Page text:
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Movie review: 'Dawn of the Planet of the Apes'


'Dawn of the Planet of the Apes' ****(out of four)

A bright new day is dawning for summer moviegoers thanks to "Dawn of the Planet of the Apes," a spectacular follow-up to the brilliant reboot of the "Planet of the Apes" franchise in 2011. Taking on the daunting task of topping the surprisingly effective "Rise of the Planet of the Apes," "Dawn" not only meet expectations, it exceeds them.

After an expertly-crafted opening credits sequence that picks up after the hauntingly effective end credits from the last film that tracks the quick spread of a virus, "Dawn" begins 10 years after the disease – dubbed the "Simian Flu" – decimates the human population. The action is centered, once again, in San Francisco, where a group of survivors who are running low on power need to get to a treacherous area in the coastal redwoods where a inoperative dam needs to be fixed to restore the power the humans need for survival and contact the outside world.

The quandary is, the genetically-advanced simian leader, Caesar (the always great Andy Serkis), has started a colony of apes in the forest land, and they've become quite evolved in the 10 years since the Simian Flu took its toll on their human counterparts. And while Caesar and the human group's leader (Jason Clarke) want peace, there are leery beings in both camps hell-bent on going to war with their perceived enemies, making a bloody conflict an inevitability.

"Dawn of the Planet of the Apes" makes it clear from the beginning that there will be no repeat plotlines – or human characters, for that matter – returning from the "Rise" (James Franco's and Frieda Pinto's characters are nowhere to be found and presumed dead). The risky move of sweeping away the human leads and changing directors pays off, though, as "Dawn" accomplishes the monumental feat of besting the original material.

That's not to say there was anything wrong with "Rise of the Planet of the Apes" (it was one of the best films in 2011), it's just that the story, like the apes, have evolved in a way that's unpredictable and completely gripping. It's bad enough to imagine what a world ravaged by a virus would be like – much less adding in a group of beings like the apes – and not knowing if they want to kill you, be your ally or at the very least, have the same desire to co-exist.

Director Matt Reeves effectively examines all sides of the equation here, and those psychological complexities help give "Dawn" it's welcomed depth. For a film coming out smack dab in the middle of the summer blockbuster movie season, "Dawn" daringly is just as much about emotion – both human and simian – as it is visual effects and nail-biting action.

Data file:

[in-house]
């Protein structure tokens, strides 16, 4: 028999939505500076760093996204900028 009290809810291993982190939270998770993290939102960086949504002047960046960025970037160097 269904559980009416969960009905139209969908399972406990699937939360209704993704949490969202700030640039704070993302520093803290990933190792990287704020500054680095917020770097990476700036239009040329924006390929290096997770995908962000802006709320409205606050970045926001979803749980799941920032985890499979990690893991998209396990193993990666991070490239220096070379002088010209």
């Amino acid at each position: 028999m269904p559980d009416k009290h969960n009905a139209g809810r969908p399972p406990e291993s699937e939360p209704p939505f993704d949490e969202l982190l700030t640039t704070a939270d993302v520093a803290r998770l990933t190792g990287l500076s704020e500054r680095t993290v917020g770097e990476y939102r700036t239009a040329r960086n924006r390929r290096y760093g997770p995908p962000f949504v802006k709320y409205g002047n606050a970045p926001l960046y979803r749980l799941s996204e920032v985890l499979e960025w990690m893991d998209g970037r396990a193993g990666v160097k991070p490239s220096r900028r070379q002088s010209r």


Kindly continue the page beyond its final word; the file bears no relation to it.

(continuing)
It achieves the emotion, naturally, thanks to some great acting by the likes of Clarke, Gary Oldman, Keri Russell and Kodi Smit-McPhee; but perhaps more so by wondrous motion capture performances by the likes of Karin Konoval as the engaging baboon Maurice and Toby Kebbel as the menacing ape Koba – the most evolved apes in the group behind Caesar.

Serkis, of course, is the heart and soul of the film as Caesar, and one can only hope that Oscar voters will finally be willing to take a risk and nominate the multi-talented actor for his efforts come awards season. The collaboration most key to the success of "Dawn" is between the motion capture actors and visual effects artists, whose stunning visuals make you instantly believe what you're seeing within the ape population is real, especially with Caesar.

As another perceived prequel film to the story of the classic "Planet of the Apes" film starring Charlton Heston and Roddy McDowall from 1968, it's going to be exciting to see how the franchise and the simians evolve from here. If a movie like "Dawn" not only survives but thrives by beating the movie virus called "sequelitis," there's no telling what's possible for the franchise down the road.

Tim Lammers is a veteran entertainment reporter and a member of the Broadcast Film Critics Association. He annually votes on the Critics Choice Movie Awards. Locally, he reviews films for BringMeTheNews, “KARE 11 News at 11” and various Minnesota radio stations.

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